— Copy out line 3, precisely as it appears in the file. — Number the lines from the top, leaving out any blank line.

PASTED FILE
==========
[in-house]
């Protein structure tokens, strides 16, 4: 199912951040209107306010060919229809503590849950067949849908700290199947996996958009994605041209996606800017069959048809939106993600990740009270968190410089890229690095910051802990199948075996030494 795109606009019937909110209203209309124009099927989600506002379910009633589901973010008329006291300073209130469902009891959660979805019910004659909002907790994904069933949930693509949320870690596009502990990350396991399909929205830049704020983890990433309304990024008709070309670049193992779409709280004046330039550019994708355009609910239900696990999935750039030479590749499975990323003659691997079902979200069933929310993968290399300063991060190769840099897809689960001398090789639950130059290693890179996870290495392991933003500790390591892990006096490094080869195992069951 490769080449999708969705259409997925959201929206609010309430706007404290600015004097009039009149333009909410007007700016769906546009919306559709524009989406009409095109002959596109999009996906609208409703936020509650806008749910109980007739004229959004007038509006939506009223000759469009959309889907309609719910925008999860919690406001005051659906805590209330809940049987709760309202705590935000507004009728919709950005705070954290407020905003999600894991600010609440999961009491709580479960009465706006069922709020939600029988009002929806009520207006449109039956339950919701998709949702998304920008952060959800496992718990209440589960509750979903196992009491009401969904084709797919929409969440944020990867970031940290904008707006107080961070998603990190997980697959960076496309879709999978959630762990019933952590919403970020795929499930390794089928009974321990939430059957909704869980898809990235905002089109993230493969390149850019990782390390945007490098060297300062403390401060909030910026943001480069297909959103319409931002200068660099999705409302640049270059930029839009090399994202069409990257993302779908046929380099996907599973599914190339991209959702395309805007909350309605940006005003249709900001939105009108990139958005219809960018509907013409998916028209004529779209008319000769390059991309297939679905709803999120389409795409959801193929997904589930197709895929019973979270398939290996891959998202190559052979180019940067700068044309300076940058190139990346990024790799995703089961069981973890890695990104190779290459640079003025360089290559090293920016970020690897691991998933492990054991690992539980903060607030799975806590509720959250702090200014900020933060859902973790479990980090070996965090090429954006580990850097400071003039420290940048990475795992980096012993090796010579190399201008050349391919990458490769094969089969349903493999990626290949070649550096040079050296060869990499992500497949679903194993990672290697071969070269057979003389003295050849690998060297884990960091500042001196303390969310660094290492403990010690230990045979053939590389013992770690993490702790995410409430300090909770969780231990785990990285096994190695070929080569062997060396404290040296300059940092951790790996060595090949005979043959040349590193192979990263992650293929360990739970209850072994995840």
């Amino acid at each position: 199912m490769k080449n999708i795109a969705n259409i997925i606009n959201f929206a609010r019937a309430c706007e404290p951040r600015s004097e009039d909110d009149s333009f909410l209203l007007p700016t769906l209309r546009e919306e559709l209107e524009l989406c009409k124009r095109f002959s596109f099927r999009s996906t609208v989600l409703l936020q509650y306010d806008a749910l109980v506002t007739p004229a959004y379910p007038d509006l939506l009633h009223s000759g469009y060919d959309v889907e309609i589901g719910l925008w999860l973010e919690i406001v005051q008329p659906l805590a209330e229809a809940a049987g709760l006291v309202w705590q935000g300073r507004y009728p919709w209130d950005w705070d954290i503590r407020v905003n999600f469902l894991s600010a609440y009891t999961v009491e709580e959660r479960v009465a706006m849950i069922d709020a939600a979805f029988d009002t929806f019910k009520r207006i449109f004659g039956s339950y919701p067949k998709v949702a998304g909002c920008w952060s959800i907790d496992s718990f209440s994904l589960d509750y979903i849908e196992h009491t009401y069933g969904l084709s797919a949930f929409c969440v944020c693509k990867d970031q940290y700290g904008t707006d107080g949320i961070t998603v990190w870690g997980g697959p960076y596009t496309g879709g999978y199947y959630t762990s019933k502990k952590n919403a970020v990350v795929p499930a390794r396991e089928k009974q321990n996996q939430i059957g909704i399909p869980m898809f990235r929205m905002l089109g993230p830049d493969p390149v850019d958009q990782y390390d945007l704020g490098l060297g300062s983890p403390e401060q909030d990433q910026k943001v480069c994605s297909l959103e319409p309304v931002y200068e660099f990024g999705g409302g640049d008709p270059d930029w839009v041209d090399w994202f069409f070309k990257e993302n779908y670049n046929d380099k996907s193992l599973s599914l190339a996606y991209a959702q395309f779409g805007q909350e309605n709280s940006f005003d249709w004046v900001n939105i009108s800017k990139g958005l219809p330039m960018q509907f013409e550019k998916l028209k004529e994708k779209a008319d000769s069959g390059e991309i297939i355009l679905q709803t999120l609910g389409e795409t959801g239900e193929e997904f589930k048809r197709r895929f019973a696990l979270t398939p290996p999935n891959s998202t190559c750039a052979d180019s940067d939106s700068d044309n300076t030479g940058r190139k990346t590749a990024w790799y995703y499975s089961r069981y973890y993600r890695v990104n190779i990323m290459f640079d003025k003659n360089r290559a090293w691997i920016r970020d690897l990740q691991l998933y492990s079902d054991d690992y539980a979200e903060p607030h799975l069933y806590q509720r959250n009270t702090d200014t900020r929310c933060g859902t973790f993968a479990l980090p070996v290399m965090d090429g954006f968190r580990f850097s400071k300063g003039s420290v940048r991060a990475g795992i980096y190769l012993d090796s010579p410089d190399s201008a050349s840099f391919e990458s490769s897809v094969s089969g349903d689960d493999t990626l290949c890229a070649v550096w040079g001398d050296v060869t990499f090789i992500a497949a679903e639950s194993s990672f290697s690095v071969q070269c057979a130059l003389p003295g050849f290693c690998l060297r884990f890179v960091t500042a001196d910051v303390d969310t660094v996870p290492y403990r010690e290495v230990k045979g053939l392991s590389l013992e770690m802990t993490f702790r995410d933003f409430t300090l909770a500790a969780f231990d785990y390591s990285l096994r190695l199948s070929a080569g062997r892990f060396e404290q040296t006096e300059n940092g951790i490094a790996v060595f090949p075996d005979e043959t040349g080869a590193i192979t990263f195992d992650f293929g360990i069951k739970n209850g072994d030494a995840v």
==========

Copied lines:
């Amino acid at each position: 199912m490769k080449n999708i795109a969705n259409i997925i606009n959201f929206a609010r019937a309430c706007e404290p951040r600015s004097e009039d909110d009149s333009f909410l209203l007007p700016t769906l209309r546009e919306e559709l209107e524009l989406c009409k124009r095109f002959s596109f099927r999009s996906t609208v989600l409703l936020q509650y306010d806008a749910l109980v506002t007739p004229a959004y379910p007038d509006l939506l009633h009223s000759g469009y060919d959309v889907e309609i589901g719910l925008w999860l973010e919690i406001v005051q008329p659906l805590a209330e229809a809940a049987g709760l006291v309202w705590q935000g300073r507004y009728p919709w209130d950005w705070d954290i503590r407020v905003n999600f469902l894991s600010a609440y009891t999961v009491e709580e959660r479960v009465a706006m849950i069922d709020a939600a979805f029988d009002t929806f019910k009520r207006i449109f004659g039956s339950y919701p067949k998709v949702a998304g909002c920008w952060s959800i907790d496992s718990f209440s994904l589960d509750y979903i849908e196992h009491t009401y069933g969904l084709s797919a949930f929409c969440v944020c693509k990867d970031q940290y700290g904008t707006d107080g949320i961070t998603v990190w870690g997980g697959p960076y596009t496309g879709g999978y199947y959630t762990s019933k502990k952590n919403a970020v990350v795929p499930a390794r396991e089928k009974q321990n996996q939430i059957g909704i399909p869980m898809f990235r929205m905002l089109g993230p830049d493969p390149v850019d958009q990782y390390d945007l704020g490098l060297g300062s983890p403390e401060q909030d990433q910026k943001v480069c994605s297909l959103e319409p309304v931002y200068e660099f990024g999705g409302g640049d008709p270059d930029w839009v041209d090399w994202f069409f070309k990257e993302n779908y670049n046929d380099k996907s193992l599973s599914l190339a996606y991209a959702q395309f779409g805007q909350e309605n709280s940006f005003d249709w004046v900001n939105i009108s800017k990139g958005l219809p330039m960018q509907f013409e550019k998916l028209k004529e994708k779209a008319d000769s069959g390059e991309i297939i355009l679905q709803t999120l609910g389409e795409t959801g239900e193929e997904f589930k048809r197709r895929f019973a696990l979270t398939p290996p999935n891959s998202t190559c750039a052979d180019s940067d939106s700068d044309n300076t030479g940058r190139k990346t590749a990024w790799y995703y499975s089961r069981y973890y993600r890695v990104n190779i990323m290459f640079d003025k003659n360089r290559a090293w691997i920016r970020d690897l990740q691991l998933y492990s079902d054991d690992y539980a979200e903060p607030h799975l069933y806590q509720r959250n009270t702090d200014t900020r929310c933060g859902t973790f993968a479990l980090p070996v290399m965090d090429g954006f968190r580990f850097s400071k300063g003039s420290v940048r991060a990475g795992i980096y190769l012993d090796s010579p410089d190399s201008a050349s840099f391919e990458s490769s897809v094969s089969g349903d689960d493999t990626l290949c890229a070649v550096w040079g001398d050296v060869t990499f090789i992500a497949a679903e639950s194993s990672f290697s690095v071969q070269c057979a130059l003389p003295g050849f290693c690998l060297r884990f890179v960091t500042a001196d910051v303390d969310t660094v996870p290492y403990r010690e290495v230990k045979g053939l392991s590389l013992e770690m802990t993490f702790r995410d933003f409430t300090l909770a500790a969780f231990d785990y390591s990285l096994r190695l199948s070929a080569g062997r892990f060396e404290q040296t006096e300059n940092g951790i490094a790996v060595f090949p075996d005979e043959t040349g080869a590193i192979t990263f195992d992650f293929g360990i069951k739970n209850g072994d030494a995840v």